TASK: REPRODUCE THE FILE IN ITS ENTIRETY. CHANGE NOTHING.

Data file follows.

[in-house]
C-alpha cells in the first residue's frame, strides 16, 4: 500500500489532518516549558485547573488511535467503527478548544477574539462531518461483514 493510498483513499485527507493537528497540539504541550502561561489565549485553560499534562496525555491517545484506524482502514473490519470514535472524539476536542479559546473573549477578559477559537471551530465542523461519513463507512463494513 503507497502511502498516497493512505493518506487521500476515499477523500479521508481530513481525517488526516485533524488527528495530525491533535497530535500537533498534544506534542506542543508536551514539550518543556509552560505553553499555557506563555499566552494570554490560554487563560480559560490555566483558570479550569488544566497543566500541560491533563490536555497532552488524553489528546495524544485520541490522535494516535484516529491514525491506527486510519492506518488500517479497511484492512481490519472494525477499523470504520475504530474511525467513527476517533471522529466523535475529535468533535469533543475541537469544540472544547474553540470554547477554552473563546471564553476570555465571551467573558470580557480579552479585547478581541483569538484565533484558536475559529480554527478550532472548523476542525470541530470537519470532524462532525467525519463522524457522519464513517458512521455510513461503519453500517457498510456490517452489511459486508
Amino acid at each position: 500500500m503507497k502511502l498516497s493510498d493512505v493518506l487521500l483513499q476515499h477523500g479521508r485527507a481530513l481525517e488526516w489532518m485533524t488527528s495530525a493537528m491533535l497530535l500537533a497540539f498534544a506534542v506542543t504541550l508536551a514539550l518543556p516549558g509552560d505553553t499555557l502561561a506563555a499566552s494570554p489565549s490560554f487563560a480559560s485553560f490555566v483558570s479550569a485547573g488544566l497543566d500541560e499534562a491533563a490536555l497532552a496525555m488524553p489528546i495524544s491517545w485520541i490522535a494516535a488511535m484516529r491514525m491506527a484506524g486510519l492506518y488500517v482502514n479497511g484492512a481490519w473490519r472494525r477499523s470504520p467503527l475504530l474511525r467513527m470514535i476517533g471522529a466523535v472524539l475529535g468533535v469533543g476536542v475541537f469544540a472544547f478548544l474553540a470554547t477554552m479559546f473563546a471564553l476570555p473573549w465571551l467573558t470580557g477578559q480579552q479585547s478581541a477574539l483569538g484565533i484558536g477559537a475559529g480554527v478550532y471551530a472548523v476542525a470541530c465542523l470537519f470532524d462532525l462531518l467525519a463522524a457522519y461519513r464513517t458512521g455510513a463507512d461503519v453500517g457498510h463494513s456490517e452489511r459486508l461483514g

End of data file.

[in-house]
C-alpha cells in the first residue's frame, strides 16, 4: 500500500489532518516549558485547573488511535467503527478548544477574539462531518461483514 493510498483513499485527507493537528497540539504541550502561561489565549485553560499534562496525555491517545484506524482502514473490519470514535472524539476536542479559546473573549477578559477559537471551530465542523461519513463507512463494513 503507497502511502498516497493512505493518506487521500476515499477523500479521508481530513481525517488526516485533524488527528495530525491533535497530535500537533498534544506534542506542543508536551514539550518543556509552560505553553499555557506563555499566552494570554490560554487563560480559560490555566483558570479550569488544566497543566500541560491533563490536555497532552488524553489528546495524544485520541490522535494516535484516529491514525491506527486510519492506518488500517479497511484492512481490519472494525477499523470504520475504530474511525467513527476517533471522529466523535475529535468533535469533543475541537469544540472544547474553540470554547477554552473563546471564553476570555465571551467573558470580557480579552479585547478581541483569538484565533484558536475559529480554527478550532472548523476542525470541530470537519470532524462532525467525519463522524457522519464513517458512521455510513461503519453500517457498510456490517452489511459486508
Amino acid at each position: 500500500m503507497k502511502l498516497s493510498d493512505v493518506l487521500l483513499q476515499h477523500g479521508r485527507a481530513l481525517e488526516w489532518m485533524t488527528s495530525a493537528m491533535l497530535l500537533a497540539f498534544a506534542v506542543t504541550l508536551a514539550l518543556p516549558g509552560d505553553t499555557l502561561a506563555a499566552s494570554p489565549s490560554f487563560a480559560s485553560f490555566v483558570s479550569a485547573g488544566l497543566d500541560e499534562a491533563a490536555l497532552a496525555m488524553p489528546i495524544s491517545w485520541i490522535a494516535a488511535m484516529r491514525m491506527a484506524g486510519l492506518y488500517v482502514n479497511g484492512a481490519w473490519r472494525r477499523s470504520p467503527l475504530l474511525r467513527m470514535i476517533g471522529a466523535v472524539l475529535g468533535v469533543g476536542v475541537f469544540a472544547f478548544l474553540a470554547t477554552m479559546f473563546a471564553l476570555p473573549w465571551l467573558t470580557g477578559q480579552q479585547s478581541a477574539l483569538g484565533i484558536g477559537a475559529g480554527v478550532y471551530a472548523v476542525a470541530c465542523l470537519f470532524d462532525l462531518l467525519a463522524a457522519y461519513r464513517t458512521g455510513a463507512d461503519v453500517g457498510h463494513s456490517e452489511r459486508l461483514g